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A host of catastrophes, natural and otherwise, as well as some pleasant surprises —like the sudden end of the cold war without a shot being fired —have caught governments and societies unprepared many times in recent decades. September 11 is only the most obvious recent example among many unforeseen events that have changed, even redefined our lives. We have every reason to expect more such events in future. Several kinds of unanticipated scenarios —particularly those of low probability and high impact —have the potential to escalate into systemic crises. Even positive surprises can be major policy challenges. Anticipating and managing low-probability events is a critically important challenge to contemporary policymakers, who increasingly recognize that they lack the analytical tools to do so. Developing such tools is the focus of this insightful and perceptive volume, edited by renowned author Francis Fukuyama and sponsored by The American Interest magazine. Bl indside is organized into four main sections. "Thinking about Strategic Surprise" addresses the psychological and institutional obstacles that prevent leaders from planning for low-probability tragedies and allocating the necessary resources to deal with them. The following two sections pinpoint the failures —institutional as well as personal —that allowed key historical events to take leaders by surprise, and examine the philosophies and methodologies of forecasting. In "Pollyana vs. Cassandra," for example, James Kurth and Gregg Easterbrook debate the future state of the world going forward. Mitchell Waldrop explores why technology forecasting is so poor and why that is likely to remain the case. In the book's final section, "What Could Be," internationally renowned authorities discuss low probability, high-impact contingencies in their area of expertise. For example, Scott Barrett looks at emerging infectious diseases, while Gal Luft and Anne Korin discuss energy security. How can we avoid being blindsided by unforeseen events? There is no easy or obvious answer. But it is essential that we understand the obstacles that prevent us first from seeing the future clearly and then from acting appropriately on our insights. This readable and fascinating book is an important step in that direction.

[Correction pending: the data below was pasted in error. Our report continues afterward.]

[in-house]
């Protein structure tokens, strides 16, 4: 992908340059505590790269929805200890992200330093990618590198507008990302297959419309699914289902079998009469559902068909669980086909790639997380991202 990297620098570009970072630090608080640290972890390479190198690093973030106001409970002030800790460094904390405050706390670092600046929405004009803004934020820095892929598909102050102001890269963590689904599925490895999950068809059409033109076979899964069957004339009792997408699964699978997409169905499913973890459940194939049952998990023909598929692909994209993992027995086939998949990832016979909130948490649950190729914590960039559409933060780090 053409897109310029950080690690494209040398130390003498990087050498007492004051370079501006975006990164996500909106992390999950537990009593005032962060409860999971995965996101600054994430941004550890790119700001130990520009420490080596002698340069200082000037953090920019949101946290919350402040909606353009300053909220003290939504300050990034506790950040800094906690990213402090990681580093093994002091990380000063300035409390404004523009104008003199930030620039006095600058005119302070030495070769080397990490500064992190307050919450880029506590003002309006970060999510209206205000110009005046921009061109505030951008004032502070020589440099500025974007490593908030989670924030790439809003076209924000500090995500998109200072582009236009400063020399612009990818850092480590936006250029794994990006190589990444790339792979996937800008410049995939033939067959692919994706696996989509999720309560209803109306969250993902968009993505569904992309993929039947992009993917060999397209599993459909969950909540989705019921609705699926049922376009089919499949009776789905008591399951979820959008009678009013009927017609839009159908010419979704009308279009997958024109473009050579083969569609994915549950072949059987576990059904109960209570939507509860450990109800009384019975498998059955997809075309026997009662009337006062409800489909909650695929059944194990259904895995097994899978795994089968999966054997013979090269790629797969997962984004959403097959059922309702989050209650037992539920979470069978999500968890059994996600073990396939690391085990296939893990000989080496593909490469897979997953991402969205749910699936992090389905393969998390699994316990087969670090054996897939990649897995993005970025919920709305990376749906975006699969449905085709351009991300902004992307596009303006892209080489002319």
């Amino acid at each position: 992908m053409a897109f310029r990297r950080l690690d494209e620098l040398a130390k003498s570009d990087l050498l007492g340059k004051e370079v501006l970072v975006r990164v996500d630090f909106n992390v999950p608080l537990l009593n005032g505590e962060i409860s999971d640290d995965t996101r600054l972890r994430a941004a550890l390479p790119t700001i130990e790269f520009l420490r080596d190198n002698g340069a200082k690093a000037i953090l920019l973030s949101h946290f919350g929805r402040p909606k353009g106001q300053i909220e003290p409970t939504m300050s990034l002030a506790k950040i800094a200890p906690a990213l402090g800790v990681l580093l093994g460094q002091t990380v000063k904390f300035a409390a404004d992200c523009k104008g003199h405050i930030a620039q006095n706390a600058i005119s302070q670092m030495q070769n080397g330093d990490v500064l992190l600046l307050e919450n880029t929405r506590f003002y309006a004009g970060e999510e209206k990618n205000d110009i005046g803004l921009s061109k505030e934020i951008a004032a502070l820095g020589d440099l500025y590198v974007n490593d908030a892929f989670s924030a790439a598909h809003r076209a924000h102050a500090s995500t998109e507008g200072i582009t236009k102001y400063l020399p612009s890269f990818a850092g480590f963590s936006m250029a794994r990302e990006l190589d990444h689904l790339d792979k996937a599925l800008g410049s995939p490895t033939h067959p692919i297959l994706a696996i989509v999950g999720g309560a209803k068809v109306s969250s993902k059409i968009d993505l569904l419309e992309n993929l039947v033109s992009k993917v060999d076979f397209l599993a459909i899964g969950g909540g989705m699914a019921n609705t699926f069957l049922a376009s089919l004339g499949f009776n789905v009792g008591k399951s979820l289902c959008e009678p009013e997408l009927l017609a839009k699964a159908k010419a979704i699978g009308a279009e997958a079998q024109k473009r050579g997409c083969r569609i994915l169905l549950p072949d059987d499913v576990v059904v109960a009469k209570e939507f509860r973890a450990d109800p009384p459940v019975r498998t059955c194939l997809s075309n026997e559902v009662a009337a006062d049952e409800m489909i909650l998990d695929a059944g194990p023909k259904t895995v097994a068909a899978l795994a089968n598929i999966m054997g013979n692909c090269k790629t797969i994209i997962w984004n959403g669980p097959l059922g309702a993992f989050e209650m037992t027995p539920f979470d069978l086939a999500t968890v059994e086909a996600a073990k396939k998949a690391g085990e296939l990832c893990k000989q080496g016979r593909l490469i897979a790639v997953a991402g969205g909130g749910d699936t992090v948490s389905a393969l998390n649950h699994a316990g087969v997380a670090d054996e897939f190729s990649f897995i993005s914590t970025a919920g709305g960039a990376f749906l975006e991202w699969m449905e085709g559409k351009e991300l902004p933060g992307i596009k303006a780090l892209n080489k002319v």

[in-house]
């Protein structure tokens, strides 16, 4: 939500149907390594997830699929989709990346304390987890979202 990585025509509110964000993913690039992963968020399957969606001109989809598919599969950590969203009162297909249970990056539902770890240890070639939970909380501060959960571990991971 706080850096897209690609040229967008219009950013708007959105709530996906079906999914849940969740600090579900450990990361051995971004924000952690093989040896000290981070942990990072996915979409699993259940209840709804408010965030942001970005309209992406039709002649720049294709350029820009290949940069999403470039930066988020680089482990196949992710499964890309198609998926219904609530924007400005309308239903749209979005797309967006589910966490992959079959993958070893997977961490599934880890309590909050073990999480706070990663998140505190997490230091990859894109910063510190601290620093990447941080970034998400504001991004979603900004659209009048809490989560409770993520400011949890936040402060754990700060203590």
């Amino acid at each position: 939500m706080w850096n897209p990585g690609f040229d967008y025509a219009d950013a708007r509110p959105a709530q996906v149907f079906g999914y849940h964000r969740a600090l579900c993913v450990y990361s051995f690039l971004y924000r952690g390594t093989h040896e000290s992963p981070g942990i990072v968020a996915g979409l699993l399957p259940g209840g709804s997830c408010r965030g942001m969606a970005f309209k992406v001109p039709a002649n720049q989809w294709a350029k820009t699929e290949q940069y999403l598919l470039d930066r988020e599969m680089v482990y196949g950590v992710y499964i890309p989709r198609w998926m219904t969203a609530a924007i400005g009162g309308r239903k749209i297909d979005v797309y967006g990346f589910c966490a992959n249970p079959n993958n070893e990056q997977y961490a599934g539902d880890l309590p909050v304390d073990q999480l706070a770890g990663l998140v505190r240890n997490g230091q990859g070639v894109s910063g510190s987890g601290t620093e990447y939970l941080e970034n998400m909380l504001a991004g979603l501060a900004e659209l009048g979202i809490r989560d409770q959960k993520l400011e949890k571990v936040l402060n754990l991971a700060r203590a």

Table of Contents

  1. Front Cover
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  1. Title Page
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  1. Copyright Information
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  1. Table of Contents
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  1. 1. The Challenges of Uncertainty: An Introduction
  2. Francis Fukuyama
  3. pp. 1-6
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  1. 2. Thinking about Catastrophe
  2. Richard A. Posner
  3. pp. 7-19
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  1. Part One: Cases: Looking Back
  2. p. 21
  1. 3. Slow Surprise: The Dynamics of Technology Synergy
  2. David Landes
  3. pp. 23-28
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  1. 4. U.S. Intelligence Estimates of Soviet Collapse: Reality and Perception
  2. Bruce Berkowitz
  3. pp. 29-41
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  1. 5. Econoshocks: The East Asian Crisis Case
  2. David Hale
  3. pp. 42-53
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  1. Part Two: Cases: Looking Ahead
  2. p. 55
  1. 6. The Once and Future DARPA
  2. William B. Bonvillian
  3. pp. 57-70
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  1. 7. Fueled Again? In Search of Energy Security
  2. Gal Luft and Anne Korin
  3. pp. 71-81
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  1. 8. Emerging Infectious Diseases: Are We Prepared?
  2. Scott Barrett
  3. pp. 82-90
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  1. Part Three: Forecasting
  2. p. 91
  1. 9. Ahead of the Curve: Anticipating Strategic Surprise
  2. Peter Schwartz and Doug Randall
  3. pp. 93-108
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  1. 10. Can Scenarios Help Policymakers Be Both Bold and Careful?
  2. Robert Lempert
  3. pp. 109-119
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  1. 11. Innovation and Adaptation: IT Examples
  2. M. Mitchell Waldrop
  3. pp. 120-125
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  1. Part Four: What Could Be
  2. p. 127
  1. 12. Cassandra versus Pollyanna: A Debate between James Kurth and Gregg Easterbrook
  2. pp. 129-142
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  1. 13. Global Discontinuities: A Discussion with Owen Harries, Itamar Rabinovich, Niall Ferguson, and Scott Barrett
  2. pp. 143-152
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  1. 15. Afterword
  2. Francis Fukuyama
  3. pp. 169-172
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  1. Notes
  2. pp. 173-180
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  1. Contributors
  2. pp. 181-182
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  1. Index
  2. pp. 183-198
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  1. Back Cover
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Additional Information

ISBN
9780815729891
MARC Record
OCLC
173812431
Pages
198
Launched on MUSE
2015-01-01
Language
English
Open Access
No
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